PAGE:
BRIAN NAYLOR: Michael O’Hanlon is a senior fellow at the Brookings Institution. He specializes in foreign policy and military strategy and he’s a regular guest on our program. Morning Michael.
The assassination of Vice President Qadir is obviously a highly visible sign that Afghanistan is still a pretty shaky place. Do you think this is a serious blow to President Karzai?
MICHAEL O’HANLON: Well it’s certainly not good news. There aren’t that many people in the country who have the stature of the recently assassinated vice president. And the need for people who can be trusted among different ethnic groups and between them is critical. And this is a man who did work with Tajiks, who was part of their effort both in the 80s fighting the Soviets and then thereafter. So we had the ability to bridge different groups and he certainly was an important figure. I think that any one individual is not likely to make or break the future of a country. But this was a pretty big loss and frankly I’m a little confused as to why it should have and could have happened in public where the international security systems forces are strong enough where this sort of thing should have been expected and I think prevented.
BRIAN NAYLOR: Well how much does the stability of Afghanistan’s government really matter to the United States in so far as the future of the war against terrorism is concerned?
MICHAEL O’HANLON: It’s pretty important still. I think it’s clear that the glass is two-thirds full. We’ve made a lot of progress in Afghanistan and one shouldn’t pretend otherwise. However, there still is the real potential for this country to revert to civil war and most of the country is not unified under strong central government control. The warlords still reign in the countryside. And there’s the very real possibility that Taliban and al-Qaeda could find small pockets of regions in which they could hole up and plan future attacks. They can’t have the big, open training bases they did when the Taliban ruled the country. But they’ll potentially be able to use certain parts of that territory for their own nefarious purposes if we don’t consolidate control, help the Afghans consolidate control, and moreover we make a mockery of our pledge to help the Islamic people get back on its feet after the war and that certainly wouldn’t help our broader effort to improve our image in the Islamic world and reduce sort of the root causes of terrorism.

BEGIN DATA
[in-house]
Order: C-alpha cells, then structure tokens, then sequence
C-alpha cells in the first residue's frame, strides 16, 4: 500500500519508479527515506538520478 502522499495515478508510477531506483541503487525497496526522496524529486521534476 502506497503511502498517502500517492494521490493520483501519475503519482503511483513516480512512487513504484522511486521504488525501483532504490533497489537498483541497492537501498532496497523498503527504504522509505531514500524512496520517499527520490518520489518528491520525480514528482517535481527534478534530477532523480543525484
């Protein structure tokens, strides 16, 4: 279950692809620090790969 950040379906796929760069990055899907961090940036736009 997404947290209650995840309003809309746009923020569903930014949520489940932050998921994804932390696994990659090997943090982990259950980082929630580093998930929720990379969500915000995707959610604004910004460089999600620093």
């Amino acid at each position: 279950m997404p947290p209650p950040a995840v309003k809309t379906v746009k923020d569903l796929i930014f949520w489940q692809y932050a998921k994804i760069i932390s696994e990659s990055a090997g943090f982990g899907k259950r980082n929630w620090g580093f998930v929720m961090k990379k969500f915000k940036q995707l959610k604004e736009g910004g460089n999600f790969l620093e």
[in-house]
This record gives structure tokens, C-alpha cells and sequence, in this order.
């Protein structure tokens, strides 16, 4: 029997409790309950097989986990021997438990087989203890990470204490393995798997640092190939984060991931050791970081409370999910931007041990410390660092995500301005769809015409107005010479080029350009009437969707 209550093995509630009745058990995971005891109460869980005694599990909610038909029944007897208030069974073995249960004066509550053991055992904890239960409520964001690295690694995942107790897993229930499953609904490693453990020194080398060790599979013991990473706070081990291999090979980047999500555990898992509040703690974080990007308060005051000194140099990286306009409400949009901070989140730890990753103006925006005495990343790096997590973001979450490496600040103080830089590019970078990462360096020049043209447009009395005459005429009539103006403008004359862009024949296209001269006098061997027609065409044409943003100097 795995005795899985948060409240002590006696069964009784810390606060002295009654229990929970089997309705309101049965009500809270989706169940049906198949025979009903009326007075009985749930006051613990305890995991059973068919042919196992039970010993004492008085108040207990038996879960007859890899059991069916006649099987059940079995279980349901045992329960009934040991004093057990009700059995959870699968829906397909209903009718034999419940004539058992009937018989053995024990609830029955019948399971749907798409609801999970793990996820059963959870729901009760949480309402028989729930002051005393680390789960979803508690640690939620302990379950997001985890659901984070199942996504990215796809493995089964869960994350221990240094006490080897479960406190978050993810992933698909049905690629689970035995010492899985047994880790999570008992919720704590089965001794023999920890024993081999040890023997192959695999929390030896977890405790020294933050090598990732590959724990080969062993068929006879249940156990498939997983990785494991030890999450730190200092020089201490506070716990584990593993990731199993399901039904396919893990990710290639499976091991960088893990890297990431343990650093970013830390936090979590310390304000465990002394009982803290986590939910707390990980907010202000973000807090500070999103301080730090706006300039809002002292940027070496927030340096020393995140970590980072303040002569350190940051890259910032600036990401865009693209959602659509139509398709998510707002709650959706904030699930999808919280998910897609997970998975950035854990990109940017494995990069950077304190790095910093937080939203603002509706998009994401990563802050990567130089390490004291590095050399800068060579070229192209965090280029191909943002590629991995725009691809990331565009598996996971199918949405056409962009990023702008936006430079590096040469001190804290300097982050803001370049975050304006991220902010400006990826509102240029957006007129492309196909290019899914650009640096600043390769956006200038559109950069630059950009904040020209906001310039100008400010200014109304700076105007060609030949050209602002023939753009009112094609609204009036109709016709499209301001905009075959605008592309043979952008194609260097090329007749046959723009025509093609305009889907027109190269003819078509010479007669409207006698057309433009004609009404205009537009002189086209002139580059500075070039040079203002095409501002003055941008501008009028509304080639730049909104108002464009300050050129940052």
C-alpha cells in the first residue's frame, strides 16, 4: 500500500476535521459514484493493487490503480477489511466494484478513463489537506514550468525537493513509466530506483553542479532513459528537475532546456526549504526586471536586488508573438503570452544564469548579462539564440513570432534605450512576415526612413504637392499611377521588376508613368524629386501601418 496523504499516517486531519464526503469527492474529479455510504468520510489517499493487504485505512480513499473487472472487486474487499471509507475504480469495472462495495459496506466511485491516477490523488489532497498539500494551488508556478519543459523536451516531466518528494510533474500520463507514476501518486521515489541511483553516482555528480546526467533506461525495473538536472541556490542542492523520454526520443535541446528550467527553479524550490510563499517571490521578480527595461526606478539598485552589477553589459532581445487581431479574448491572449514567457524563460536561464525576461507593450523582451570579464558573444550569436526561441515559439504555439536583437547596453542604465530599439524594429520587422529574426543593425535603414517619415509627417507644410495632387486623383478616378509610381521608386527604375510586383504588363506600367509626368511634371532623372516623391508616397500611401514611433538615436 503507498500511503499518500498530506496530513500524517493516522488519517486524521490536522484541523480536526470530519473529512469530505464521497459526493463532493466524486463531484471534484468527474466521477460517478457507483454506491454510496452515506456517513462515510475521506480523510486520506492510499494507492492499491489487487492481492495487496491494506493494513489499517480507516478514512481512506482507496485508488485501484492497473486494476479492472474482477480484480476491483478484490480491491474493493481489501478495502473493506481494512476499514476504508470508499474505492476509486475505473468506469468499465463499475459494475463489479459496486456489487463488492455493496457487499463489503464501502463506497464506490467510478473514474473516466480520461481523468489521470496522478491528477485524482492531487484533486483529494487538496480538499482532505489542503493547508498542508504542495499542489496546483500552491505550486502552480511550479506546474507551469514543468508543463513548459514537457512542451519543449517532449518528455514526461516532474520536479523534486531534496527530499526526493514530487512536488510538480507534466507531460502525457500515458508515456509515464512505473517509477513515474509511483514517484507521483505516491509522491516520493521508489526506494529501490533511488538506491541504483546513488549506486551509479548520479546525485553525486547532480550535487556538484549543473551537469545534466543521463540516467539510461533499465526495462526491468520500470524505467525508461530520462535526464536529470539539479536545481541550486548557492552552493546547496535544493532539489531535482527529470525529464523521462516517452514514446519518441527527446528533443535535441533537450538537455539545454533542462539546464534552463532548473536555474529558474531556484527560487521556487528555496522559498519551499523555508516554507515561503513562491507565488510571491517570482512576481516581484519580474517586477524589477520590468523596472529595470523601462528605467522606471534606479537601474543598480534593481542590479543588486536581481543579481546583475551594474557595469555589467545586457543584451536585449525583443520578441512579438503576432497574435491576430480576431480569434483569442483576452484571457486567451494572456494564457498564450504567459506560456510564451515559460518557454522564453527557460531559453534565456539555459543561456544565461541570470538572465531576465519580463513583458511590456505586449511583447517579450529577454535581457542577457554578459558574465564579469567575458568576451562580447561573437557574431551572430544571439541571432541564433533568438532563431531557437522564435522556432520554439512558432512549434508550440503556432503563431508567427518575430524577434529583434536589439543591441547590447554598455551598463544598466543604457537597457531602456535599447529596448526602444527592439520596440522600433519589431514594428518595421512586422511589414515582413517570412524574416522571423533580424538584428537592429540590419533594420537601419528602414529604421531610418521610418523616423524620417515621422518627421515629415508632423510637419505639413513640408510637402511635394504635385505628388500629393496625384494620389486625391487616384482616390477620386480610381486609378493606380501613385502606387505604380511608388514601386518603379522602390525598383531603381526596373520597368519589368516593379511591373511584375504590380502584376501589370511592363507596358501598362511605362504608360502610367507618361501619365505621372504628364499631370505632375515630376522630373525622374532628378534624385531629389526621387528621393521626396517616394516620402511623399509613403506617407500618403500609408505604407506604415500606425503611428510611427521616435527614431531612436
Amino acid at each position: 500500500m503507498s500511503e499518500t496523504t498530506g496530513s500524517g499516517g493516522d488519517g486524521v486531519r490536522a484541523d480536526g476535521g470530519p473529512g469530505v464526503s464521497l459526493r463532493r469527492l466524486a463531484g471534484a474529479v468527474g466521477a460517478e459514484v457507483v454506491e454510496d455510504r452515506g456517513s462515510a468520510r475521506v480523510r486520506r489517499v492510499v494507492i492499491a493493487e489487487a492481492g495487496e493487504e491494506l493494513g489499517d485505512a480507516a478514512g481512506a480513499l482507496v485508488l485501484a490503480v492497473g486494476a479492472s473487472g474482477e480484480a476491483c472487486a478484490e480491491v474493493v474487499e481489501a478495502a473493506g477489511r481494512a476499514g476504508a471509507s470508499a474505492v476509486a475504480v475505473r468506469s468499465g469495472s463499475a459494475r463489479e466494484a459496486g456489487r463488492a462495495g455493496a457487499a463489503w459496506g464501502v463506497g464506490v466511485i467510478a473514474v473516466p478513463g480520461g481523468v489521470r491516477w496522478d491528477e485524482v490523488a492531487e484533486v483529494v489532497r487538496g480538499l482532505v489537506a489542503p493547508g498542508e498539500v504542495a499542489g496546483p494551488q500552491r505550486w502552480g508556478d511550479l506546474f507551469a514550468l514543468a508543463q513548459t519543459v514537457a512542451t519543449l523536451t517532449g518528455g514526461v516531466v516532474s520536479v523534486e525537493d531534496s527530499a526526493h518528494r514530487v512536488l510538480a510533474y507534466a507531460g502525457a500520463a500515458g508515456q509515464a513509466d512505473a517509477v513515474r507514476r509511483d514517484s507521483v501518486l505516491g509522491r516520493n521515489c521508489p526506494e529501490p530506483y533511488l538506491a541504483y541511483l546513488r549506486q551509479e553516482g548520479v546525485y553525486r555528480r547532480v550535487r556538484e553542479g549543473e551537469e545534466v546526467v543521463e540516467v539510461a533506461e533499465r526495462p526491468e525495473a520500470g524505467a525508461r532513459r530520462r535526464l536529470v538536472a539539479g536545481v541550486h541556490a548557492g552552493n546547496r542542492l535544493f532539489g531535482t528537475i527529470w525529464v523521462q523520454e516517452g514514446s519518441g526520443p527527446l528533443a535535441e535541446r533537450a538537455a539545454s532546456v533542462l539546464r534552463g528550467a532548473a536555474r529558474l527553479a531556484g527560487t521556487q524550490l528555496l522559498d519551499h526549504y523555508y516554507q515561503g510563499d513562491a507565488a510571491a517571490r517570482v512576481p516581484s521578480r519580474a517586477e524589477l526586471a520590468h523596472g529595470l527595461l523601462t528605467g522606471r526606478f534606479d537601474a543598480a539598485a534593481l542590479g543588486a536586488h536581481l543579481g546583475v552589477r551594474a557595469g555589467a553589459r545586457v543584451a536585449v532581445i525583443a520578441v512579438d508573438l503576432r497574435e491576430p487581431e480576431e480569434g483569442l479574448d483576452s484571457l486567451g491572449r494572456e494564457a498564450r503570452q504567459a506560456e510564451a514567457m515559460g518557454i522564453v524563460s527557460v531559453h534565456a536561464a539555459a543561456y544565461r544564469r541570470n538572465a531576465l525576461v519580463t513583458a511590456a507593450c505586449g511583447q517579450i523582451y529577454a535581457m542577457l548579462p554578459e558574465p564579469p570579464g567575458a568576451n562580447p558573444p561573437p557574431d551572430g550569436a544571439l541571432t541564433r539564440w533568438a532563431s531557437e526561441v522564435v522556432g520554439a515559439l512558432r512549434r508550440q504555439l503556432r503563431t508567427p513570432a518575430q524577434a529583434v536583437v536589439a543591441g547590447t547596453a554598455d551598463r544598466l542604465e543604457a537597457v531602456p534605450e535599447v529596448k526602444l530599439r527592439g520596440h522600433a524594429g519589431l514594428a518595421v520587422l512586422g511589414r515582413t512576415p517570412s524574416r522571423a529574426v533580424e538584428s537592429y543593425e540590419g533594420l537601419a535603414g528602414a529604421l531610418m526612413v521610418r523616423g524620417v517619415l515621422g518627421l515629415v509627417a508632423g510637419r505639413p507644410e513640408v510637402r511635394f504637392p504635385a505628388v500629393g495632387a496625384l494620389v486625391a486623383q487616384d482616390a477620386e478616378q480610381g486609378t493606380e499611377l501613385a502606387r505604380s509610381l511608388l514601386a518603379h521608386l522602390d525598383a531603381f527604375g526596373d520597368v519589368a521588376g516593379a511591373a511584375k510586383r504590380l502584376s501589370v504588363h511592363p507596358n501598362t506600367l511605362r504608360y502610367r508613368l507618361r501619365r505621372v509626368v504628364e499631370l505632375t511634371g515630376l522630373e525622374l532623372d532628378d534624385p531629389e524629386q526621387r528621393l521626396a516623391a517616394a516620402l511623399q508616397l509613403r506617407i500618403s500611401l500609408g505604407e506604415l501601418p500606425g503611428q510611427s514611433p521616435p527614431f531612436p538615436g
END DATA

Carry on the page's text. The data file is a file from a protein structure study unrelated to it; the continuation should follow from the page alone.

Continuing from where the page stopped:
Listen to the full interview.
Emerging Voices Network Reception with Gareth Bayley, U.K. Special Representative on Pakistan and Afghanistan
The ceasefire shows yet again the leverage the Taliban now has thanks to its recent attacks. What’s most interesting is that the ceasefire doesn’t apply to the Islamic State. Whereas the Taliban have primarily attacked security forces, the Islamic State’s violence has much been much less selective, and has killed far more civilians. The Taliban’s strategy appears to have paid off— there’s popular support for a ceasefire with the Taliban, but not for one with the Islamic State.
The attack on the interior ministry is just the latest in a long string of brazen and high profile attacks in Kabul this year. This winter the Taliban carried out an ambulance bombing that killed over 100, while the Islamic State killed over ten soldiers in an attack on an Afghan army base. Afghan security forces have long struggled with how to defeat the Taliban alone. Now that the Taliban are competing with the Islamic State for resources and recruits, the challenge has grown even more daunting—the two groups are now locked in a race to see who can launch bigger and more devastating attacks.